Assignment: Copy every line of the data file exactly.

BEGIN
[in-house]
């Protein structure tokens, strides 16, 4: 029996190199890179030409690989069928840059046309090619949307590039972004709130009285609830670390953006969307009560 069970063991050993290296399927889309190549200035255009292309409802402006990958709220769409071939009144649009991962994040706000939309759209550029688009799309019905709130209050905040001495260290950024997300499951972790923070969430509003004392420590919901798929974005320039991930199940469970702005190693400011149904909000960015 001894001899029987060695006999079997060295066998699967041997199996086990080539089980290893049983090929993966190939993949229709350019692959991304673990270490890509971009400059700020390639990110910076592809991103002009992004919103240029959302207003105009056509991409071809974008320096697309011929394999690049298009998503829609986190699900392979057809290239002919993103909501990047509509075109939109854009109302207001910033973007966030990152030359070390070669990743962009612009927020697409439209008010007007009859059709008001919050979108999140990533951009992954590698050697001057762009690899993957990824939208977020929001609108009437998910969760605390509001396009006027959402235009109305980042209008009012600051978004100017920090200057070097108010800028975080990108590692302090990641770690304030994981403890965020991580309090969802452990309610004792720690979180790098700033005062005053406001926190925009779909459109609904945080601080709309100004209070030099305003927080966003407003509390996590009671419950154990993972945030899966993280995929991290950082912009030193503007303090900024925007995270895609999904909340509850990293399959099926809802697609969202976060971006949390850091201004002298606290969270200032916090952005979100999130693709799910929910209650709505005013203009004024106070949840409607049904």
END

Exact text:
[in-house]
């Protein structure tokens, strides 16, 4: 029996190199890179030409690989069928840059046309090619949307590039972004709130009285609830670390953006969307009560 069970063991050993290296399927889309190549200035255009292309409802402006990958709220769409071939009144649009991962994040706000939309759209550029688009799309019905709130209050905040001495260290950024997300499951972790923070969430509003004392420590919901798929974005320039991930199940469970702005190693400011149904909000960015 001894001899029987060695006999079997060295066998699967041997199996086990080539089980290893049983090929993966190939993949229709350019692959991304673990270490890509971009400059700020390639990110910076592809991103002009992004919103240029959302207003105009056509991409071809974008320096697309011929394999690049298009998503829609986190699900392979057809290239002919993103909501990047509509075109939109854009109302207001910033973007966030990152030359070390070669990743962009612009927020697409439209008010007007009859059709008001919050979108999140990533951009992954590698050697001057762009690899993957990824939208977020929001609108009437998910969760605390509001396009006027959402235009109305980042209008009012600051978004100017920090200057070097108010800028975080990108590692302090990641770690304030994981403890965020991580309090969802452990309610004792720690979180790098700033005062005053406001926190925009779909459109609904945080601080709309100004209070030099305003927080966003407003509390996590009671419950154990993972945030899966993280995929991290950082912009030193503007303090900024925007995270895609999904909340509850990293399959099926809802697609969202976060971006949390850091201004002298606290969270200032916090952005979100999130693709799910929910209650709505005013203009004024106070949840409607049904």